It's $15k, w/40mi. Furuno Radar, loaded to the gills w/toys & gear (6 sails, 3 vhf's, etc.)...that DOESN'T Include the Trailer although the trailer isn't really appropriate for it anyway(flatbed/heavy equipment). These boats by design are "beachable" w/swing keel & twin skegs on either side for the massive european tidal swings; Lots of deck space w/an only slightly raised cabin top, basically flush decks, tons of storage, 2 legit staterooms, it's an '84 & if I took the time to complete the headliner, replace batteries, tune up engine, bottom paint, awlgrip or emron topsides, step mast and splash, I'll get 30-35k from a canook coming this way in Nov-Jan.(Yes, they really are worth that much & more, just check out www.yachtworld.com ) Getting our Pearson back here there are finally about to be more pressing (Read=CRUISING) issues desired to finally be pursued. I need to keep the flat bed trailer for hauling milsurp vehicles (my other love) & I could offer up 6 stands (this junkie has 20+ sitting in the back yard behind the garage) and delivery if You were willing to pay for same, plus You'll need a crane on site upon arrival up there. I don't have a duelly so I'd contact a neighbor & ride up/back w/'em, title in hand. I can put together a full listing/inventory & muster up some pictures if You're really serious. I'd also be negotiable for well...anything that doesn't eat? Wife wants (I know this will sound hokey, but IT IS The truth) a Big Screen TV (so we can lose my custom cabinetry shopsmith built walnut entertainment center that she thinks is just "sooo" outdated), & well, I'm always interested in anything "interesting". (see the pics below John if there's still some interest)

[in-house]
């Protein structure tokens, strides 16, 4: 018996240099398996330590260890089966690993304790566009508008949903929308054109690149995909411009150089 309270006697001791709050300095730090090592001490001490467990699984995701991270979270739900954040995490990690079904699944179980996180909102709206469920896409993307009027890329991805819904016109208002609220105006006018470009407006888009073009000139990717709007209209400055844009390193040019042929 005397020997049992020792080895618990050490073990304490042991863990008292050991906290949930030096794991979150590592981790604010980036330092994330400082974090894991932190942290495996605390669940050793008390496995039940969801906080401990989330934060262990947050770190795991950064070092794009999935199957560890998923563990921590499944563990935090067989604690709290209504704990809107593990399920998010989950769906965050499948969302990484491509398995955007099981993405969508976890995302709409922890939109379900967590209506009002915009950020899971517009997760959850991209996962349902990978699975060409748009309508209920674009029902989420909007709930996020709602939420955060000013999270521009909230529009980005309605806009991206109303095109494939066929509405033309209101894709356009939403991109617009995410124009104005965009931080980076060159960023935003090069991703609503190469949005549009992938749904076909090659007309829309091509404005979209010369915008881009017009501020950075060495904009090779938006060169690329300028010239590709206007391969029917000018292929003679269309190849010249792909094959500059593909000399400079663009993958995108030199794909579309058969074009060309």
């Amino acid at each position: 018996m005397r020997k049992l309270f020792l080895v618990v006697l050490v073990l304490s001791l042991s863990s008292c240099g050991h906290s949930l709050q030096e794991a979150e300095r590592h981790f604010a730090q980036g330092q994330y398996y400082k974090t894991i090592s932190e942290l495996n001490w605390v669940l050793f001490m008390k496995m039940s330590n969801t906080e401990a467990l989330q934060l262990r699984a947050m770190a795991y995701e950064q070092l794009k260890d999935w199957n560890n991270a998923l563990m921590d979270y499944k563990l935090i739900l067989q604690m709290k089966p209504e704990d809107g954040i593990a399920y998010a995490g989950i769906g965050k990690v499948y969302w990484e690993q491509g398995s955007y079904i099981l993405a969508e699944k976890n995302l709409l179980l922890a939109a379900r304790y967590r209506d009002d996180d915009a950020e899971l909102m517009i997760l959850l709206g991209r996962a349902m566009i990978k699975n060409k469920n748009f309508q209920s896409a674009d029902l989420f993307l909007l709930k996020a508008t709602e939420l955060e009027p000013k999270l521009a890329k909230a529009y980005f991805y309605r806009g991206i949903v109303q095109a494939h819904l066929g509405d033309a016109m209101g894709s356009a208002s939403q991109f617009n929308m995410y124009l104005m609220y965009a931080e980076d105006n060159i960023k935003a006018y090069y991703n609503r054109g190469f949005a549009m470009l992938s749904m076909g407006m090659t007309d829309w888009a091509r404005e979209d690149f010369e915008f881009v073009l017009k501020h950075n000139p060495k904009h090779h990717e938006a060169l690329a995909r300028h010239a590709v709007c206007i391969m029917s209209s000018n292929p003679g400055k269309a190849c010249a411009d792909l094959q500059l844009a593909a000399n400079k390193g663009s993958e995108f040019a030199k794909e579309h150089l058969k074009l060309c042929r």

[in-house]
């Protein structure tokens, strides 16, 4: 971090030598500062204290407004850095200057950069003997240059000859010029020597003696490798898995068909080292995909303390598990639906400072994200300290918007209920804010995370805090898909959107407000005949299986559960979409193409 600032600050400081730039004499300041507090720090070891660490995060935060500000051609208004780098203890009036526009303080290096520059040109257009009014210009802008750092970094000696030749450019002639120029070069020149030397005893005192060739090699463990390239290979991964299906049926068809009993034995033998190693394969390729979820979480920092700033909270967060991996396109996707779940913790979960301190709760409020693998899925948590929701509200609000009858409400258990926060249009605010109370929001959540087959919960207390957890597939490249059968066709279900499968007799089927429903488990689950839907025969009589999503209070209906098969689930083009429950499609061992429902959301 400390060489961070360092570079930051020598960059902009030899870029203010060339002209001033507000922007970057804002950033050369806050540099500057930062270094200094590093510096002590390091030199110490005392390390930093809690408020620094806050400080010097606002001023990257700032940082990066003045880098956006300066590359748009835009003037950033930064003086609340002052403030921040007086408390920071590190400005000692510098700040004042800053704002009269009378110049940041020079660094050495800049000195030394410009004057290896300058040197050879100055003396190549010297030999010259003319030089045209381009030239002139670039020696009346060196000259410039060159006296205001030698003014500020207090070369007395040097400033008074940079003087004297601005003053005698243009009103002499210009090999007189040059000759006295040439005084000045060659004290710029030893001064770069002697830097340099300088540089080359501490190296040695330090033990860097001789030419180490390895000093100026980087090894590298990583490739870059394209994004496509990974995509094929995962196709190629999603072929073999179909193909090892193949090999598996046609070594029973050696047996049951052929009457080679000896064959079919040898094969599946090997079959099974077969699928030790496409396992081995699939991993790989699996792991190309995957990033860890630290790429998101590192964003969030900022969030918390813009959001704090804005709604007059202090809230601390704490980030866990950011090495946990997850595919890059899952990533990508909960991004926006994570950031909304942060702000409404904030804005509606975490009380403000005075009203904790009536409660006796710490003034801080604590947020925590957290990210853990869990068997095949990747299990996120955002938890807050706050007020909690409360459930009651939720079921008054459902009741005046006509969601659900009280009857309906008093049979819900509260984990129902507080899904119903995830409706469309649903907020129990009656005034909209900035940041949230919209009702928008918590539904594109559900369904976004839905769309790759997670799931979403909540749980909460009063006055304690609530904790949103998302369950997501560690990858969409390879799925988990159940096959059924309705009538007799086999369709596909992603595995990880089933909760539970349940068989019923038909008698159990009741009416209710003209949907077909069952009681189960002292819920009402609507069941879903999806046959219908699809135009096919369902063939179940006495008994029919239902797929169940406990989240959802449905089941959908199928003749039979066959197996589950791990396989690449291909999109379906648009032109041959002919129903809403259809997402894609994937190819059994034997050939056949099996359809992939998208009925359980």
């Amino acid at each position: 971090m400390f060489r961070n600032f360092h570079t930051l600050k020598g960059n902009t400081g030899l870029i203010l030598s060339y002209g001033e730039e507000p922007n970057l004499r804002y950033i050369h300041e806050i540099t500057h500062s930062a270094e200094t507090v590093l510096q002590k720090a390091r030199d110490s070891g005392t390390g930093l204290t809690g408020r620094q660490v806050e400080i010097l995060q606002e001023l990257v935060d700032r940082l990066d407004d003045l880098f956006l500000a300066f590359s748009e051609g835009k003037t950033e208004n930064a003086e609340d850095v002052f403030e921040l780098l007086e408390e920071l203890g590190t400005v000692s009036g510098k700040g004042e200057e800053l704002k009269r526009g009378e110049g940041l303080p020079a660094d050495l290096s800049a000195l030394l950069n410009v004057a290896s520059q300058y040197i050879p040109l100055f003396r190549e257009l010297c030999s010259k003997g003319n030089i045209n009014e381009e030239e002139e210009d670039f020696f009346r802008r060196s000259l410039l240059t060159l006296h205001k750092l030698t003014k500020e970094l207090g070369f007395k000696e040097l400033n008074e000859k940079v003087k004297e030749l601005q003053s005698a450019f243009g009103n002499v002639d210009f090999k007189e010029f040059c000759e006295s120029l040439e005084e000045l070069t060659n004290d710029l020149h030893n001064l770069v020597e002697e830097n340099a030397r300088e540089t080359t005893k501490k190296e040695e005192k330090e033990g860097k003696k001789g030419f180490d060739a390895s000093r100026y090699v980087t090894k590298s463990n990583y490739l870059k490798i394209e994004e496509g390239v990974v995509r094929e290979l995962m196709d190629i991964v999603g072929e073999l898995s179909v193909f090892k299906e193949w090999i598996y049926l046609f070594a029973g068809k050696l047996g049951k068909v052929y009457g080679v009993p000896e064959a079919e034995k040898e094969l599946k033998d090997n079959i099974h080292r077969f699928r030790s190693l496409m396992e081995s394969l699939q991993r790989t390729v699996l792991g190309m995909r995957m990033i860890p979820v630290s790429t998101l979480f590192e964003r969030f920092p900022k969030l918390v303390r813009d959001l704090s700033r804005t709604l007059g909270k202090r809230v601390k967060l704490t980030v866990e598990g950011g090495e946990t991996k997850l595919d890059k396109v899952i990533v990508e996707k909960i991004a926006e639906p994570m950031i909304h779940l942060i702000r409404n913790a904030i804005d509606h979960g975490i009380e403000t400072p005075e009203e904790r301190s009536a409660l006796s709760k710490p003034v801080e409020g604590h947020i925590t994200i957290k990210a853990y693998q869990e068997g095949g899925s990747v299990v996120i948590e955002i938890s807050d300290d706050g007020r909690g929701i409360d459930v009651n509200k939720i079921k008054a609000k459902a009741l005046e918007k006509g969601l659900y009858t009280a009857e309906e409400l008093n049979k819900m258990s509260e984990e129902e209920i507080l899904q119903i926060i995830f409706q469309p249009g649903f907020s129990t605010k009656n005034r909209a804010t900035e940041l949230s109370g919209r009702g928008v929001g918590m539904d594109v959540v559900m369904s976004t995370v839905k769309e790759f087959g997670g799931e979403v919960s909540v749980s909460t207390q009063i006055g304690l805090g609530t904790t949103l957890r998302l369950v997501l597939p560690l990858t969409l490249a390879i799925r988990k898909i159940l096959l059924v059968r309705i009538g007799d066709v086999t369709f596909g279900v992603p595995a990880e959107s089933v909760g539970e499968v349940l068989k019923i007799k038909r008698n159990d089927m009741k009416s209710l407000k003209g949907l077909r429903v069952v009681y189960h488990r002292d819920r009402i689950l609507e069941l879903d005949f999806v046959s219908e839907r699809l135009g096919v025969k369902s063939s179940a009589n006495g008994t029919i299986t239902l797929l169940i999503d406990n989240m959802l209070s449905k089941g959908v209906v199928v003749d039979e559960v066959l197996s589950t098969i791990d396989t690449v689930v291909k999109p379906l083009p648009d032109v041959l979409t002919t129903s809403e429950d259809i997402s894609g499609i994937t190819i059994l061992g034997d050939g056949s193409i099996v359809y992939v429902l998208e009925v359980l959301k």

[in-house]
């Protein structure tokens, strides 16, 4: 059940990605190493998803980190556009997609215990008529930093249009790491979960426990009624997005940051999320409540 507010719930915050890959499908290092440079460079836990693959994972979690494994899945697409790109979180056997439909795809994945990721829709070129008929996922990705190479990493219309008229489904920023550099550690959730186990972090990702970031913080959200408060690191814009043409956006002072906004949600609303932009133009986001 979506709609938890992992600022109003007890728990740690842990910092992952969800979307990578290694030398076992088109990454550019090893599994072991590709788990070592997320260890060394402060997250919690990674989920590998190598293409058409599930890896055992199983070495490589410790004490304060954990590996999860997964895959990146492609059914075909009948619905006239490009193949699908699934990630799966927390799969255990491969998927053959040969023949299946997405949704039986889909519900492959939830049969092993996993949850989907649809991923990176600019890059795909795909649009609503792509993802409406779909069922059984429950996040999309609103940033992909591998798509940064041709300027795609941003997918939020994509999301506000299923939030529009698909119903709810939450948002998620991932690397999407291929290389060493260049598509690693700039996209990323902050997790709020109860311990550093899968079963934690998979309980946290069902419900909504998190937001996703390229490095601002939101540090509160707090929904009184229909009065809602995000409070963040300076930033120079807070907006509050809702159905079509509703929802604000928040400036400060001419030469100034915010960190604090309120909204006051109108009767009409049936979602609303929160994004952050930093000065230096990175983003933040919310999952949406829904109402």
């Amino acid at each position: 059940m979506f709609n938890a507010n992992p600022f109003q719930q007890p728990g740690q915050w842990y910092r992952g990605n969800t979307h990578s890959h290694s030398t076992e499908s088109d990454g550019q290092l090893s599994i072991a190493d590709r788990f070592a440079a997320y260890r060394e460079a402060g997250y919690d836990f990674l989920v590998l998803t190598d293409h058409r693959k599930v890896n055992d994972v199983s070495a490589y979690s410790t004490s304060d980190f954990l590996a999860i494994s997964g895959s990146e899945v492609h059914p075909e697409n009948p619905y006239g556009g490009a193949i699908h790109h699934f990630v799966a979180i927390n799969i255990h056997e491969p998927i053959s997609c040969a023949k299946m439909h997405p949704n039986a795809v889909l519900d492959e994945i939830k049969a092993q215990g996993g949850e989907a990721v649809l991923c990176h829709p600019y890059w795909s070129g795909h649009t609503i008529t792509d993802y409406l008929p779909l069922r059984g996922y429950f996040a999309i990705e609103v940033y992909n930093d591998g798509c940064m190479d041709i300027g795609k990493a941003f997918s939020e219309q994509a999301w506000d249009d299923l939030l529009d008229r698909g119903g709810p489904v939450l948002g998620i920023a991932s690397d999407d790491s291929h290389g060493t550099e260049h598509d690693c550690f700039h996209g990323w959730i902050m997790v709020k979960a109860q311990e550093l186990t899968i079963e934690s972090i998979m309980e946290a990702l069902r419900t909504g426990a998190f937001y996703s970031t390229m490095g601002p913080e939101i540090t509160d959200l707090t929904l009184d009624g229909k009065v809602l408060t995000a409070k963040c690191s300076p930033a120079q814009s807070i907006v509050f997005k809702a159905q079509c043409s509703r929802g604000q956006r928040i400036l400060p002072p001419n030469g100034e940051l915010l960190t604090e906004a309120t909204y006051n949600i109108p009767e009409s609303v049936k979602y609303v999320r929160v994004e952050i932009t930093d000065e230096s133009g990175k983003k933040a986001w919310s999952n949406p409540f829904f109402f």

That Morgan 41 in MD, sounds like a deal too; Speaking of which SAM, Plan B...is it an OI? Or the non-floating tub model (<-that's sure to stir some feathers)? I've sailed circles around 41 OI's actually trying to get somewhere, just for grins, w/a26' Columbia in younger days w/nothing better to do w/an afternoon on the h2o...recently did it again w/a 50'OI & the P39...sorry folks, yes, I agree that the "destination" IS the boat, however getting places at faster than 5kts is desired too, but that's just us...Charlie Morgan had cruisers in mind, however 95%of the OI's I've seen are L/A floating houses that never leave the docks. Doing both is the ideal imho;